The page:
FirstFT: UK-China ‘golden era’ of relations over, says Sunak
Rishi Sunak warned yesterday that the “golden era” of UK relations with China was over, but he signalled his determination to engage with Beijing as he stopped short of describing the superpower as a “threat”.
The new prime minister, in an implicit criticism of the pro-China policies of former premier David Cameron, said there had been a “naive idea that trade would lead to social and political reform”.
He also criticised China’s handling of protests against Beijing’s zero-Covid policy — including “assaulting” BBC journalist Ed Lawrence — and said the country posed “a systemic challenge to our values and interests”.
Sunak said the west would “manage this sharpening competition, including with diplomacy and engagement”. He added this would be accompanied by steps to reduce Britain’s economic dependency on China. The UK has banned the use of 5G mobile phone networks made by Huawei.
His words come as Xi Jinping faces one of his greatest challenges as leader of China after tens of thousands of people took to the streets against Beijing’s strict coronavirus controls and suppression of freedom of speech.
The Biden administration is also pushing European allies to harden their stance towards China and provide greater support for the US in the Asia-Pacific region, according to people briefed on the discussions.
Five more stories in the news
1. BlockFi files for bankruptcy The cryptocurrency lender backed by Peter Thiel’s venture capital firm has filed for Chapter 11 bankruptcy, making it the latest casualty of the fallout from the collapse of Sam Bankman-Fried’s FTX exchange. Hours later, BlockFi sued Bankman-Fried to seize Robinhood shares that he allegedly pledged as collateral before FTX collapsed.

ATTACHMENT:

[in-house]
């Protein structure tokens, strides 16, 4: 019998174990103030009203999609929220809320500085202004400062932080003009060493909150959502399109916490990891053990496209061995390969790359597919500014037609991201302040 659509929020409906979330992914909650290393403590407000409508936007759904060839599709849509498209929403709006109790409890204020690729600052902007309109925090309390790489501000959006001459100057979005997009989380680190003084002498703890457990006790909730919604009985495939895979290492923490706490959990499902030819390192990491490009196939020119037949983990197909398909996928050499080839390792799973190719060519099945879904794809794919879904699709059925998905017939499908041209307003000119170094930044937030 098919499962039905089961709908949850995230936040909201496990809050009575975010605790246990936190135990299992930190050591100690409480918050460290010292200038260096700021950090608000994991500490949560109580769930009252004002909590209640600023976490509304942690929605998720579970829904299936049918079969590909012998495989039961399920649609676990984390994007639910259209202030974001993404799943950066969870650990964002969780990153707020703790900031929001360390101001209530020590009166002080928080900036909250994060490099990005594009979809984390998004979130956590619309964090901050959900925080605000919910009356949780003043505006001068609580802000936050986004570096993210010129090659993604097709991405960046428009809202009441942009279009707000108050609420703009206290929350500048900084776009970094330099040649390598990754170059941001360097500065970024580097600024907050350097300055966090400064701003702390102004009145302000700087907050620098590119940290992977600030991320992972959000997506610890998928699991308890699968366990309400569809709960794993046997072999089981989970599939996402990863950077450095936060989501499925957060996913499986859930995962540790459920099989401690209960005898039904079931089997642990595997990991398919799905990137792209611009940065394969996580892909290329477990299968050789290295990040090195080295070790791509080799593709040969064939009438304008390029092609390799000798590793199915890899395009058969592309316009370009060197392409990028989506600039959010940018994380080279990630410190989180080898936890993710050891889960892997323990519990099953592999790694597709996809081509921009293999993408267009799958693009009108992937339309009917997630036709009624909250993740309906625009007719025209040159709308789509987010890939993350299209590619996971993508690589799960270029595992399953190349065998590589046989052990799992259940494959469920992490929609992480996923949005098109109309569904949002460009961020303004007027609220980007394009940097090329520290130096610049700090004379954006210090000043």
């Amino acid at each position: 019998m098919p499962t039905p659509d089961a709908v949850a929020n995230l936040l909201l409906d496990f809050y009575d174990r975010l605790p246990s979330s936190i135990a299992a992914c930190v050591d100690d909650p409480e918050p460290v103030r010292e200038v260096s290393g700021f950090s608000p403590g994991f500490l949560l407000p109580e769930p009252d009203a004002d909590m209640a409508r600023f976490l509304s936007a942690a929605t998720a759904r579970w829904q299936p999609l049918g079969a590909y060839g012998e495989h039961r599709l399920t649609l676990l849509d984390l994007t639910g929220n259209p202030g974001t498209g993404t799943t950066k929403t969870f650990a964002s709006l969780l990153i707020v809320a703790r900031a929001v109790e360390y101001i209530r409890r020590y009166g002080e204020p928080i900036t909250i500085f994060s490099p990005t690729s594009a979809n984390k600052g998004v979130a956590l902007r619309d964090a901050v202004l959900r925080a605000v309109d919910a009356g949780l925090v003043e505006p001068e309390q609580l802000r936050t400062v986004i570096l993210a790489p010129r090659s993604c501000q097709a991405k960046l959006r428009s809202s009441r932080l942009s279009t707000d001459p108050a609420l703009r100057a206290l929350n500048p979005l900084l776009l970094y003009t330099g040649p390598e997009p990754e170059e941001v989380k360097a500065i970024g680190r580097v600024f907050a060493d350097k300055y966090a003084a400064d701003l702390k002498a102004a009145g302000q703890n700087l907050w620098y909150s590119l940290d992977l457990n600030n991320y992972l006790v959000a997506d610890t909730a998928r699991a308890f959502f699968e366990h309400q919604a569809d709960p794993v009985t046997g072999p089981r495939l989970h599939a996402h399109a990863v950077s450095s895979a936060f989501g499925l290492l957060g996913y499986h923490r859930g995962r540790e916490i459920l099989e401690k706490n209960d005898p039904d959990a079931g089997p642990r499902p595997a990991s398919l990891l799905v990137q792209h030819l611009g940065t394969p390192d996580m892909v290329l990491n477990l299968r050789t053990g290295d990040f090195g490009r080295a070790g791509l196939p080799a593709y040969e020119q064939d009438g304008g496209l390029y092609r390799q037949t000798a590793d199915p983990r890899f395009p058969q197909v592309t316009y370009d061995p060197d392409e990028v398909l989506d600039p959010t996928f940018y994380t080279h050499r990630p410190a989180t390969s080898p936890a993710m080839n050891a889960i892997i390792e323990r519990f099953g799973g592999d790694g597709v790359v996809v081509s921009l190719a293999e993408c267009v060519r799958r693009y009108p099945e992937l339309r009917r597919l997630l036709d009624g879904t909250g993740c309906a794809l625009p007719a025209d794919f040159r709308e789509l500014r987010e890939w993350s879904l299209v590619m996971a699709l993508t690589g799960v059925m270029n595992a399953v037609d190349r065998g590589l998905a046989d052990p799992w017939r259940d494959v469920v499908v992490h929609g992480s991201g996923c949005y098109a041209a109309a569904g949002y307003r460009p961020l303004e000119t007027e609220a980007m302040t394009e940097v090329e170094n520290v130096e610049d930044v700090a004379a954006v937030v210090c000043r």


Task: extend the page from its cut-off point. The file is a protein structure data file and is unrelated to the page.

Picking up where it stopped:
2. ASMI warns of escalating trade tensions The head of the Dutch chip equipment maker, Europe’s second largest, has warned that the US is piling pressure on its allies to ensure global semiconductor companies fall in line with Washington’s tough export controls on China.
“The US government is hoping that this is going to be a multilateral thing going forward because they need to stop everybody [selling high-end tools to China]” — Benjamin Loh, chief executive of ASM International
3. Europe’s imports of Russian seaborne gas hit record high Imports of liquefied natural gas from Russia rose more than 40 per cent between January and October this year, compared with the same period in 2021, highlighting the continent’s difficulty in weaning itself off supply from Moscow.
4. Leon Black accused of raping woman at Epstein’s home A woman who says she was raped by Leon Black at convicted sex offender Jeffrey Epstein’s New York home has sued the Apollo co-founder in a Manhattan court. A lawyer for Black said the latest allegations against him “are categorically false”.
5. Oleg Deripaska trial delayed An attempt to imprison or fine the Russian tycoon for alleged contempt of court has been delayed after London’s High Court heard that lawyers set to represent him had raised the prospect of his legal fees exceeding the £500,000 limit imposed by the UK sanctions regime.
The day ahead
Nato foreign ministers meet Military alliance officials begin the two-day gathering in Bucharest, Romania, to discuss increasing support for Ukraine and other partners, including Bosnia and Herzegovina, Georgia and Moldova, facing Russian pressure. Secretary-general Jens Stoltenberg will lead the meeting; US secretary of state Antony Blinken is due to attend.